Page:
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Opportunity to reform market economy

Part 3

Over the short run the government is well advised to allow the opening of public schools to in-person instruction  as early as possible.  We need not wait until a vaccine is discovered.  As pointed out by The Economist in an article entitled “The risks of keeping schools closed far outweigh the benefits,” (July 18, 2020), COVID-19 poses a low risk to children.  Those under 10, according to British figures, are a thousand times less likely to die than someone aged between 70 and 79.  Children are not especially likely to infect others.  As a host of studies in developing countries have shown, education is the surest path out of poverty.  Depriving children of it will doom them to poorer, shorter, less fulfilling lives.  The World Bank estimates that five months of school closures would cut lifetime earnings for the children who are affected by $10 trillion in today’s money, equivalent to 7 percent of current GDP.  President Duterte should listen to officials of the Department of Education and Culture who recommend that at least in the regions with low risks of infection, schools should be allowed to open for in-person instruction as early as possible.

To attain inclusive and integral human development, it is clear that the State will have to be a more pro-active agent in economic development.  This may not be to the liking of the pro-free market conservatives.  There is no way, however, that society can address the challenges of a continuing threat from the corona virus without strong state intervention, not only in terms of strict regulations of human behaviour but also in propping up a weak economy that results from these restrictions.  This new arrangement that transfers a greater burden to the State in achieving more inclusive development could be an opportunity for the private sector to finally de-emphasize profit maximisation as the ultimate end of business but to give greater importance to helping address certain societal goals while making a reasonable rate of return on capital invested.  While there will always be some business people who will be motivated by greed (as in the case of the top executives of the infamous German company Wirecard), it is hoped that the pandemic has shocked societies to such an extent that there  will be an increase of people going to business as human beings who are motivated by the desire to build a more just and humane society.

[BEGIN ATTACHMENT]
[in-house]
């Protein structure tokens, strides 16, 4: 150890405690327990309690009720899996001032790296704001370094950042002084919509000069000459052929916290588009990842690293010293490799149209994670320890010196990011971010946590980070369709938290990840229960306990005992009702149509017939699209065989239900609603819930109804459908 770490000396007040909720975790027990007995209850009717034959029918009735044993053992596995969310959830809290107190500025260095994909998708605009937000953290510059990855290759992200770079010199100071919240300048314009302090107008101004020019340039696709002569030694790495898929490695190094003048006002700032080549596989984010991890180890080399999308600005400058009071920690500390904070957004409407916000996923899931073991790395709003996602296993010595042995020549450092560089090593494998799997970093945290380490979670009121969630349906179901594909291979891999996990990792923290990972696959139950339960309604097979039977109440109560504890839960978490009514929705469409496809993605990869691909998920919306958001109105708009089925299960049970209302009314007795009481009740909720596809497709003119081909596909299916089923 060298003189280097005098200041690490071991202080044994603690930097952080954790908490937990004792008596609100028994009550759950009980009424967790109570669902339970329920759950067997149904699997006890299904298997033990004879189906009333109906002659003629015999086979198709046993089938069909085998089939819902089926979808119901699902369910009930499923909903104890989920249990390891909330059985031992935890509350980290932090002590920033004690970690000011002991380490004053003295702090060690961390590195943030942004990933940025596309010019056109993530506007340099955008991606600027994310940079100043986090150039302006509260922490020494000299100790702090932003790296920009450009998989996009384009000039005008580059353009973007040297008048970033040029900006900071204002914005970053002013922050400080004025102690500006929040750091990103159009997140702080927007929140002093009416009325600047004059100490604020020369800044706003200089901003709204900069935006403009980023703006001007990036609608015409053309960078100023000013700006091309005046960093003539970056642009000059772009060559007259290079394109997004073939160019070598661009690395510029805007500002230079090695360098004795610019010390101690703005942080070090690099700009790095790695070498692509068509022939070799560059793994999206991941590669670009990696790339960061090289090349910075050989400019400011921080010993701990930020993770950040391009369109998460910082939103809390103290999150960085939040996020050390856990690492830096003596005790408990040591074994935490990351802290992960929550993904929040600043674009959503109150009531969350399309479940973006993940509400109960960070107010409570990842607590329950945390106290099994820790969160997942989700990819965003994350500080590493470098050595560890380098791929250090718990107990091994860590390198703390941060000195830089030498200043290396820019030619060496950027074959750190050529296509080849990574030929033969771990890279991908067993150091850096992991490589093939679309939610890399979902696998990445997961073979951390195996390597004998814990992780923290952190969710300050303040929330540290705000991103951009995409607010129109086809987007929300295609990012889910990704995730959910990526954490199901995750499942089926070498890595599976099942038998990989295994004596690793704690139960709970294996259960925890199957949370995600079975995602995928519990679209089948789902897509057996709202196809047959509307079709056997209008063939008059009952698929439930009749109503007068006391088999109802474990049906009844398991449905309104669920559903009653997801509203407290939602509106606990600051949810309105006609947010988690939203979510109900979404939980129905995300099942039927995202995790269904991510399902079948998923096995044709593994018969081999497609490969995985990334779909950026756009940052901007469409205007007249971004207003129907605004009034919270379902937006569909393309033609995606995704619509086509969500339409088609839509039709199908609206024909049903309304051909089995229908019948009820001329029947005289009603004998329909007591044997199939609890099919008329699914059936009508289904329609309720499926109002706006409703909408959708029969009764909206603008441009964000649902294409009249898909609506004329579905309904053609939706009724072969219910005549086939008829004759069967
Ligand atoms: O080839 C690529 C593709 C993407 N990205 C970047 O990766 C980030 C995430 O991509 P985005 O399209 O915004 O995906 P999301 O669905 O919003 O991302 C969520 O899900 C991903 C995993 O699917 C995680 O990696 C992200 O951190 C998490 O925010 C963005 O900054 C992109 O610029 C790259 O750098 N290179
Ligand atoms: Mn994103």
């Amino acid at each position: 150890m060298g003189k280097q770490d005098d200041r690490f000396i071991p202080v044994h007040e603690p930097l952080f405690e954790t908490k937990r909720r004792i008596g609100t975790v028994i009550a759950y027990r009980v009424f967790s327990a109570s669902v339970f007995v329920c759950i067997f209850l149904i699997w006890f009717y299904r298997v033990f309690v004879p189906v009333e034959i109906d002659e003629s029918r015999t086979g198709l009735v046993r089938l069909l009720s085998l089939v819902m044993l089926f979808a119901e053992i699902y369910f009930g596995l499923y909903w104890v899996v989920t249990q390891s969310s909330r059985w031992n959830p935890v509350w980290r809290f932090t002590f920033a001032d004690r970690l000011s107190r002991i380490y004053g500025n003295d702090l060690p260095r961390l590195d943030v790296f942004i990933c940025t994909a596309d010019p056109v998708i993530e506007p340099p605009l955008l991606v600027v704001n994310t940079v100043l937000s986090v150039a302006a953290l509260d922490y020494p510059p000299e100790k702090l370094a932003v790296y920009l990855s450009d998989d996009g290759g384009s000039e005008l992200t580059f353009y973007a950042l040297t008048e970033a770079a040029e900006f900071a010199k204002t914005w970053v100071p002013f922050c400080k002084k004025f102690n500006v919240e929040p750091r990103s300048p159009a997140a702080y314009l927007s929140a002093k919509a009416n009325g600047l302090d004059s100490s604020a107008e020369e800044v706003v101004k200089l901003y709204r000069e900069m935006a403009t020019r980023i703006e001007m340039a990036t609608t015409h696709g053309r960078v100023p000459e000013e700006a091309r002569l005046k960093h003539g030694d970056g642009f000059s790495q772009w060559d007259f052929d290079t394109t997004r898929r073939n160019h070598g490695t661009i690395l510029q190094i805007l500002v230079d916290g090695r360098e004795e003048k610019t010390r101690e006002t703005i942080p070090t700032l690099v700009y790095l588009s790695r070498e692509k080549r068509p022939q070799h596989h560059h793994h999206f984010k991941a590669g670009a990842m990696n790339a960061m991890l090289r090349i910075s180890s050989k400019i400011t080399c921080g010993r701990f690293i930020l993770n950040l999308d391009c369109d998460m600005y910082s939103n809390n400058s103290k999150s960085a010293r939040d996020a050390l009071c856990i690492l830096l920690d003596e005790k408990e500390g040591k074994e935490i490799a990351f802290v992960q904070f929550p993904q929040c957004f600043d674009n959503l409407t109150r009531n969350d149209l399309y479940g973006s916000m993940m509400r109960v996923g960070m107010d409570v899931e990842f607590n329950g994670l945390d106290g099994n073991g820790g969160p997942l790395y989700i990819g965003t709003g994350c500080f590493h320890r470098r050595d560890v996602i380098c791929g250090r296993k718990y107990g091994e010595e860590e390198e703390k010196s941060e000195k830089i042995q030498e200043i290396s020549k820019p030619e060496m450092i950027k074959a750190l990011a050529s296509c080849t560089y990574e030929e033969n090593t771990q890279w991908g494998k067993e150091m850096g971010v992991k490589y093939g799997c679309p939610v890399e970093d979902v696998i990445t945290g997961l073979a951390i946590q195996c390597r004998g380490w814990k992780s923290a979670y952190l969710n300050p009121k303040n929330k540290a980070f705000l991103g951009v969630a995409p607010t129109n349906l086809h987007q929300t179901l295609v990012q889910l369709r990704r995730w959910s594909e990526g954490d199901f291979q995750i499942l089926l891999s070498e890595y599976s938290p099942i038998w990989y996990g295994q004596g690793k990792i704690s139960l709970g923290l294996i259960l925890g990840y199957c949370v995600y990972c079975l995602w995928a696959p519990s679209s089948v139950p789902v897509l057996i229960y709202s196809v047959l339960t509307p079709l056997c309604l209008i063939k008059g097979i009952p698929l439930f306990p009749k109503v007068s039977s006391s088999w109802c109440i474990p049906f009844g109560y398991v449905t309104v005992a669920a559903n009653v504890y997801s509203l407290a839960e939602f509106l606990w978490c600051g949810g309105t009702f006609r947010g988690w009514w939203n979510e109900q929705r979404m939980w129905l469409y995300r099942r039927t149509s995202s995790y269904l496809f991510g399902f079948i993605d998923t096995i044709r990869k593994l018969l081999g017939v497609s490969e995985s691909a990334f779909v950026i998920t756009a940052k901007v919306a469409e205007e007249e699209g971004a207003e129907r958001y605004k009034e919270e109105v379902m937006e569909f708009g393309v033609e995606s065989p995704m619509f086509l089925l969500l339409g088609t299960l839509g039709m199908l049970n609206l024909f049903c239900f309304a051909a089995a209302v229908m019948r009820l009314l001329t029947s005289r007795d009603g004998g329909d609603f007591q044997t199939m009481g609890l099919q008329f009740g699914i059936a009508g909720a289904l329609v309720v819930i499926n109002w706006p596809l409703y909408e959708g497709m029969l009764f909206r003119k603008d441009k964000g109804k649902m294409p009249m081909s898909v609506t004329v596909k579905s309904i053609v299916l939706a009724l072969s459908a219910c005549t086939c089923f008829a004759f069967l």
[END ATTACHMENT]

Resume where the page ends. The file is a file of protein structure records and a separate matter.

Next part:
I am sincerely hoping that the tragedies that have fallen on the lives of hundreds of millions of people all over the world who have lost their jobs and their means of livelihood will increase the number of those who start businesses with the main intention of having a positive impact on society.  I hope there will be more entrepreneurs, especially among the millennials and centennials, who will want to establish what are known as social enterprises (businesses that are for-profit but are started primarily to address a social need like generating employment, cleaning the environment, improving the quality of education, or improving the state of public health).  I also hope that even those companies whose main reason for existence is still to make a profit will follow the example of the leading Philippine corporations that showed outstanding philanthropy during the pandemic by generously spending hundreds of millions of pesos in constructing medical facilities for COVID-patients, donating Personal Protective Equipment, and performing varied forms of corporal works of mercy.  May their tribe increase in the new normal.